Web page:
Pastor Very Rev. G. Allan Fillman, Masses: Saturday at 4 p.m.
Edgerton Wesleyan Church, 1717 Bertha St., Woodburn, (Edgerton)
Ind. 46797, Pastor Dave Dignal, church telephone number is 260-6324008, Sunday school at 9 a.m., childrens church at 10 a.m., worship at 10
a.m., home groups at 6 p.m., Wednesday evening services at 6:30 p.m..
Living Water Ministries, Contemporary worship service Sunday nights
at 10 a.m. & 6:30 p.m., The Well church for kids, Sunday mornings from
10-11:30 a.m. The church is currently in the process of relocating. For
location information, contact Pastor Rich Phelan, 419-263-2728.
Payne Church of Christ, 220 West Merrin Street, Payne, Pastor Mikeal
George. Sunday worship at 9:30 am. 419-263-2092; 419-574-2150 (cell).
Payne Church of the Nazarene, 509 E. Orchard St. (Ohio 500) Payne,
Pastor Mike Harper, 263-2422, Sunday school at 9:30 a.m., Sunday worship at 10:30 a.m. Sunday night service at 6:30 p.m., Wednesday prayer
meeting at 7:30 p.m.
St. Jacob United Church of Christ, southwest corner of Oak and
Hyman streets, Payne, Rev. Jim Langham, 263-2763. Sunday School 9
a.m, Church service-10 a.m.
St. James Lutheran Church NALC, West Townline Street (P.O.
Box 42), Payne, 263-2129, Pastor Fred Meuter, 260-492-2581. Sunday
School at 9 a.m., Sunday worship at 10 a.m.
St. Paul United Methodist Church, (P.O. Box 154) 312 South Main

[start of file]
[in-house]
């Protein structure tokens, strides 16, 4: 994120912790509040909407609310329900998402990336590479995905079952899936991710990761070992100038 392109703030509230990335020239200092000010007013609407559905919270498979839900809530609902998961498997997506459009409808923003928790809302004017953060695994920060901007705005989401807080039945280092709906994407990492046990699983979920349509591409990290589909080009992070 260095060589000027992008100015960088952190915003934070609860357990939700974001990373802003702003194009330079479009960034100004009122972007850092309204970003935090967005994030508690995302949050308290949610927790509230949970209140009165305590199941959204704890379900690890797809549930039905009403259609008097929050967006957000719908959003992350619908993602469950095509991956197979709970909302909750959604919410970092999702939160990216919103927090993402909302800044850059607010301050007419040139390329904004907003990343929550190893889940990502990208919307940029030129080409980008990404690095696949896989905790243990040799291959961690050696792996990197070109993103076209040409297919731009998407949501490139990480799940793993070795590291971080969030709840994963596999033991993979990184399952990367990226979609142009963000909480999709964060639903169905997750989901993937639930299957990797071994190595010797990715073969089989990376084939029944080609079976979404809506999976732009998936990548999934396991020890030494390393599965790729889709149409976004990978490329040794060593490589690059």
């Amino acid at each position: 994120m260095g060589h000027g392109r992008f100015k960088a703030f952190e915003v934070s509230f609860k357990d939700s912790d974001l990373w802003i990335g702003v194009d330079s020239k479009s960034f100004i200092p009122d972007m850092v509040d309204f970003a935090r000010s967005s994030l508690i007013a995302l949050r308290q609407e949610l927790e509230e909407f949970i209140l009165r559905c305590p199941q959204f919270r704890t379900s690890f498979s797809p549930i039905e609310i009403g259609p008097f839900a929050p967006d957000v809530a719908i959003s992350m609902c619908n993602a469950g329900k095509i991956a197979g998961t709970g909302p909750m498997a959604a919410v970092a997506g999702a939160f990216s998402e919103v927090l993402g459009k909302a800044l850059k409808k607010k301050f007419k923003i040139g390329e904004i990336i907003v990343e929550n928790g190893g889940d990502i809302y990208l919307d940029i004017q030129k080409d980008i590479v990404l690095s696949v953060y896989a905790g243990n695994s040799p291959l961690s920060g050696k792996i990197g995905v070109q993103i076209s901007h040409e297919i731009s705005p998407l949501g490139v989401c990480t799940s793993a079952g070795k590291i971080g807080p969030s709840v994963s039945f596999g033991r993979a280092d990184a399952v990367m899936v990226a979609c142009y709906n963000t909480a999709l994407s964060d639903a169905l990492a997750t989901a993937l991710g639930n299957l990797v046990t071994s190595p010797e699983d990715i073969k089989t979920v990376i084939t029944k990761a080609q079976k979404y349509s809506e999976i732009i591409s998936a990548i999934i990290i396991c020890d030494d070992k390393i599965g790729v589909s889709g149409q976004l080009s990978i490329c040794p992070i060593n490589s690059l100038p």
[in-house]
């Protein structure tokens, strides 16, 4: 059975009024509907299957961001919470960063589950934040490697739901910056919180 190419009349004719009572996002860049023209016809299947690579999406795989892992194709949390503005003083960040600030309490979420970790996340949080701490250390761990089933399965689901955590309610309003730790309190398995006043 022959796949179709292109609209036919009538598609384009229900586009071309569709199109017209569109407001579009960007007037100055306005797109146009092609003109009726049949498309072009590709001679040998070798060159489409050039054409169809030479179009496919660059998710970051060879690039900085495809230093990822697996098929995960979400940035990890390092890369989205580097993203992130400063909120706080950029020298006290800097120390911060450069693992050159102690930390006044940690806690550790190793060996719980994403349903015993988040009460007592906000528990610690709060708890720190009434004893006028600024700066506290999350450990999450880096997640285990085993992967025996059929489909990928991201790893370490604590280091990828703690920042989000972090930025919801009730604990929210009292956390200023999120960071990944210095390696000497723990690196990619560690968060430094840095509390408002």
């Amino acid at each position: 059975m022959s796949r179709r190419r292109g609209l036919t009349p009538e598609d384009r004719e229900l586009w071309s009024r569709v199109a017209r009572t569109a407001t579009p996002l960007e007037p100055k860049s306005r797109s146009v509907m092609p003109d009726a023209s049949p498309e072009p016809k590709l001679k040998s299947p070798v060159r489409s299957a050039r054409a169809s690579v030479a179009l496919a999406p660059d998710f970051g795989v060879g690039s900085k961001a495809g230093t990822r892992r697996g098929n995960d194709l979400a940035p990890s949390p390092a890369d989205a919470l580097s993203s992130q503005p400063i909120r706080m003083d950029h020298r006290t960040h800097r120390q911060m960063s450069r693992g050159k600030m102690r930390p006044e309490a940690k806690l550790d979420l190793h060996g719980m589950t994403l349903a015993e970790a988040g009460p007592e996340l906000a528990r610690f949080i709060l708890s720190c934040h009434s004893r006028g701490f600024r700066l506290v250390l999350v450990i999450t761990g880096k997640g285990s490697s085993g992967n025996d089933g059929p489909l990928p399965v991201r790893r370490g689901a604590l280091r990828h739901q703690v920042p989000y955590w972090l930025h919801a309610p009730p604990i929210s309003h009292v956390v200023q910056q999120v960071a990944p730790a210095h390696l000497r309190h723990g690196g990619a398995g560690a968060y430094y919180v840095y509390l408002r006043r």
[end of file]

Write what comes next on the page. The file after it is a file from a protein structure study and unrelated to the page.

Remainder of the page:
Street, Payne, Rev. David Rohrer, church telephone number is 263-2418,
parsonage telephone number is 263-2017, Sunday school at 9 a.m., Sunday worship at 8 a.m. and 10 a.m.
Editors Note: If your church doesnt have service times listed, please
contact the Paulding County Progress office to notify of Sunday service
times.

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Wednesday, August 20, 2014 Paulding County Progress - 9A

Varsity Games
of the Week
Girls golf

Wayne Trace........215
Lima Shawne.......186
LANCER INVITE
Lincolnview..........385
Fort Recovery.......422
Hicksville ............425
Wayne Trace........428
Celina..................439
Antwerp...............448
Parkway...............454
Fort Recovery.......213
Parkway ..............216
Antwerp...............226
DEFIANCE INVITE
Northview............370
Anthony Wayne....429
Southview............430
Wapakoneta........431
Shawnee.............438
Tinora..................441
Lincolnview..........454
Wayne Trace........474
Otsego.................483
Ayersville.............501
Defiance..............502
Elmwood.............521

Boys golf

COLONIAL CLUB INV.


Liberty Center......330
Bluffton...............353
Miami Valley........353
Patrick Henry.......356
Allen East............358
Paulding (8th).....381